Studies on Sino-Indian Relation in Asia Regionalization


The concurrent regional cooperation in Asia is going on in a strong trend. China and India, the two Asian giants, are actively participating in the process, both playing important roles. The two are the two most populous countries and fastest growing major economies in the world. Through the resultant growths, their political and economic influence has increased the significance of the bi-lateral relationship. However, following Prof. Samuel Huntington’s paradigm of “Clash of Civilizations” in 1996, Dr. Daniel Twining, a British scholar, in 2005 negatively predicated that economically Asian nations may go together, but socially and politically shall still be divided from each other (Twining, 2005). The Asian regional unification course requires not only economic integration, but also political and social cooperation and coordination. India and China have had relations for more than 2000 years, but the modern relationship still reflects complexity. In the paper, the Sino-India relationship shall be studied in ranges of economics, cultures and ideologies in frame of the Asia regionalization.

Share and Cite:

Chaocheng, Y. and Likun, C. (2015) Studies on Sino-Indian Relation in Asia Regionalization. Chinese Studies, 4, 110-115. doi: 10.4236/chnstd.2015.44016.

1. Historical Relations of China and India

Being the world’s two oldest civilizations and neighbors, China and India have had more than 2000 years of cultural exchanges. In Asoka Period (273-232 BC) India, Hinayana Buddhism was introduced into China (Yunnan Province) via Ceylon and Burma. Then the Mahayana Buddhism was introduced along the Silk Road into central China. China monk FA Xian visited India in 402 AD and lived there for 10 years. He brought back to China many Sanskrit Buddhist scriptures and translated them into Chinese. In 629 AD, Tang Seng (Xuan Zang) started his long and hard journey of 50,000 km to India, via Xinjiang, Aghuganistan, Pakistan for about two years. He spent 16 years in India learning and teaching Buddhism. When returning to China, he brought back 657 volumes of Buddhist books in Sanskrit (Backus, 2002) .

India monk Kumarajiva was invited to China in 401 AD, and the Sutra was translated into Chinese then and that is still valuable nowadays. In the 5th century, India monk Bodhi Damour became the first Zen master in the Shaolin Temple, China. The White Horse Temple in north-east Luoyang City, Henan Province, China, was built with technical consultancy of Indian monks in 75 AD. The earliest India Buddhist missionaries Dharmaratna and Molten were teaching in the temple (Tan Chung, 1998) . To commemorate the historical tie, Indian Government donated funds to build an Indian style Buddhist temple in the original location, in city of Luoyang.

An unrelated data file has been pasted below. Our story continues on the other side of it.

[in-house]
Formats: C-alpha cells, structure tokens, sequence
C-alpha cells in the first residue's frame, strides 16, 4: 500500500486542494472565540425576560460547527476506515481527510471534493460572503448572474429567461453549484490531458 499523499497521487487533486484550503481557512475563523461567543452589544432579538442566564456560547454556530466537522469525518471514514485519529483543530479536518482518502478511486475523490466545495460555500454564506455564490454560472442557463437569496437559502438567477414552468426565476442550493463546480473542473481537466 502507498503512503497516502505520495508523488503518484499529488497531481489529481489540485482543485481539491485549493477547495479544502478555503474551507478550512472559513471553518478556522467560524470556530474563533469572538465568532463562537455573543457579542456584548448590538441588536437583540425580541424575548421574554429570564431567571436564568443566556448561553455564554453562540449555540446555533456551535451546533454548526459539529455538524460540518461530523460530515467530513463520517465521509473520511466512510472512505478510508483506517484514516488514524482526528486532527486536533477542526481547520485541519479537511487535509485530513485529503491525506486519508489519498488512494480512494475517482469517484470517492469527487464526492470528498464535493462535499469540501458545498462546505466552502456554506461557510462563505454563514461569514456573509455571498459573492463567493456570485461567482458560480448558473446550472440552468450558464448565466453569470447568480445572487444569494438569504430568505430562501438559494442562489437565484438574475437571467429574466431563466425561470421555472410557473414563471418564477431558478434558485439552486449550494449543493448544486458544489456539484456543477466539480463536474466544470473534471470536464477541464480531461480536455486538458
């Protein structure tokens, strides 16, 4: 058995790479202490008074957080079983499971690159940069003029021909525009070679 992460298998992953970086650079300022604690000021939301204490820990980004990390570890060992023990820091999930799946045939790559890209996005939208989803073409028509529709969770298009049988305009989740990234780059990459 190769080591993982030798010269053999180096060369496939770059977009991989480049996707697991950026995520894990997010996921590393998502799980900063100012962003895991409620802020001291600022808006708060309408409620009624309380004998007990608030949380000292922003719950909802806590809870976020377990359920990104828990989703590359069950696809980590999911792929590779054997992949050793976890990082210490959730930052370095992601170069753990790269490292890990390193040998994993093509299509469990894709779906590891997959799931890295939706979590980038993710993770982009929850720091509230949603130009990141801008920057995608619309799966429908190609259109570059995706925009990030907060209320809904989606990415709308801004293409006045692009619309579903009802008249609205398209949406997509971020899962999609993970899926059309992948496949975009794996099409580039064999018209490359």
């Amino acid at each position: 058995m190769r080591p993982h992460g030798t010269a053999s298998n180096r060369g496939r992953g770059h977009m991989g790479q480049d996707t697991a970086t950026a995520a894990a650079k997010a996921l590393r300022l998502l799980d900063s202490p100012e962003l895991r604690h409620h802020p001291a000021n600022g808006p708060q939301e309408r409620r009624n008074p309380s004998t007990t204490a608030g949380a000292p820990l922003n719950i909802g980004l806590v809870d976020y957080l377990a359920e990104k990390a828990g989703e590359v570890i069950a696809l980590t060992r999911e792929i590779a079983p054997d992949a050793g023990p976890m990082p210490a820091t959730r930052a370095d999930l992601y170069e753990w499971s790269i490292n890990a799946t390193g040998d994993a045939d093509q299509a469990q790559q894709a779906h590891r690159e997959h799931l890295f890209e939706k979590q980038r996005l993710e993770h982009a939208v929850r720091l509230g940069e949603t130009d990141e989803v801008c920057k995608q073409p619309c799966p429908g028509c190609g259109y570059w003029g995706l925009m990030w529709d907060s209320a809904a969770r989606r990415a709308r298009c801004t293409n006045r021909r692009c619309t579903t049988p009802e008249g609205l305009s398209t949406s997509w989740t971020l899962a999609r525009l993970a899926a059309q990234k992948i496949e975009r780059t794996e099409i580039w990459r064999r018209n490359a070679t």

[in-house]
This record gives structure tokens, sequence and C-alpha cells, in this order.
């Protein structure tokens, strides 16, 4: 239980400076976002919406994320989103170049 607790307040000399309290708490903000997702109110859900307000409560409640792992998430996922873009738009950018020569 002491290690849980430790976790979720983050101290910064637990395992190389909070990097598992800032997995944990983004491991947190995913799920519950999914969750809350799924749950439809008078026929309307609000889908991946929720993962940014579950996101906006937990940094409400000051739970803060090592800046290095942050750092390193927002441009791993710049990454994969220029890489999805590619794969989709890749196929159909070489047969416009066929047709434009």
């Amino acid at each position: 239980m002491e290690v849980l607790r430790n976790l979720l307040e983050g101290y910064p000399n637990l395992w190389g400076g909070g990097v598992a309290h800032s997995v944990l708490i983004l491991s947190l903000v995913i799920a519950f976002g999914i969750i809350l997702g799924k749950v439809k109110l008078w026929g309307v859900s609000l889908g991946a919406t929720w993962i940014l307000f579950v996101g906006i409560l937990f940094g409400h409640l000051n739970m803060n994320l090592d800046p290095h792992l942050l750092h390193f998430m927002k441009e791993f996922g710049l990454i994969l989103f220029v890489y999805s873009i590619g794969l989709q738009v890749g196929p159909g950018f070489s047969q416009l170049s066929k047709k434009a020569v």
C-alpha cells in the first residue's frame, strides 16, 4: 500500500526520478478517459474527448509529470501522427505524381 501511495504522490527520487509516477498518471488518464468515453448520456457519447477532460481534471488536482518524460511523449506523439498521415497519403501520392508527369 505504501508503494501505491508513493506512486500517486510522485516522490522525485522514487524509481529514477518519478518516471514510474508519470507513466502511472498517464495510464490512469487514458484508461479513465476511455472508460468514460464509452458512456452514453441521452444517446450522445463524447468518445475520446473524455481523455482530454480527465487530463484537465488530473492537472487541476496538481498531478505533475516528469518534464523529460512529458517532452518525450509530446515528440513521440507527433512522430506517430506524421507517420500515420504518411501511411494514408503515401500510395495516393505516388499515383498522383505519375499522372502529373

The bilateral trade began as early as in 600 BC when the silk made in China was sold in India. The trading went through 300 AD together with cultural exchange, reaching to high tide in the years of 618-907 AD, TANG Dynasty (Tan Chung, 1998) . While the Buddhism declined in India and in period of Colonist expansion, the bilateral cultural exchange declined.

The bilateral cultural and economic relations date back to ancient times. The Silk Road not only served as a major trade route between India and China, but also is credited for facilitating the spread of Buddhism from India to East Asia. During the 19th century, China’s growing opium trade with the British Raj triggered the First and Second Opium Wars. During World War II, India and China played a crucial role in halting the progress of invasion of the Imperial Japan (Williams, 2004) .

2. The Concurrent Bilateral Relation

In modern era, a historical event occurred in China was that in April 1924, India poet, Asia’s first Nobel literature prize winner Rabindranath Tagore came to Shanghai, China. He had visited cities of Hangzhou, Nanjing, Beijing, Taiyuan and Wuhan for giving lectures. Tagore was warmly welcomed by Chinese scholars. Another historical event happened in India was that, under guidance of Tagore, Prof. Dr. TAN Yunshan set up school of China Studies affiliated with International University of India in 1937. In 1938, India government dispatched a medical team (inc. Dr. Dwarkanath Kotnis) to China to help Chinese to fight against Japanese invaders. In the year of 1939-1940, China’s great artist XU Beihong visited India.

China and India are separated by the formidable geographical obstacles of the Himalayas, sharing today a border along the Himalayas with Nepal and Bhutan acting as buffer states. Parts of the disputed Kashmir region claimed by India are also claimed and administered by either Pakistan (Azad Kashmir and Gilgit and Baltistan) or by the PRC (Aksai Chin). The Government of Pakistan on its maps shows the Aksai Chin area as mostly within China and labels the boundary “Frontier Undefined” while India holds that Aksai Chin is illegally occupied by the PRC. China and India also dispute most of Arunachal Pradesh at the far eastern end of the Himalayas. However, both countries have agreed to respect the Line of Actual Control there; the area just north of Tawang is seen as a potential flashpoint (Antony, 2009) .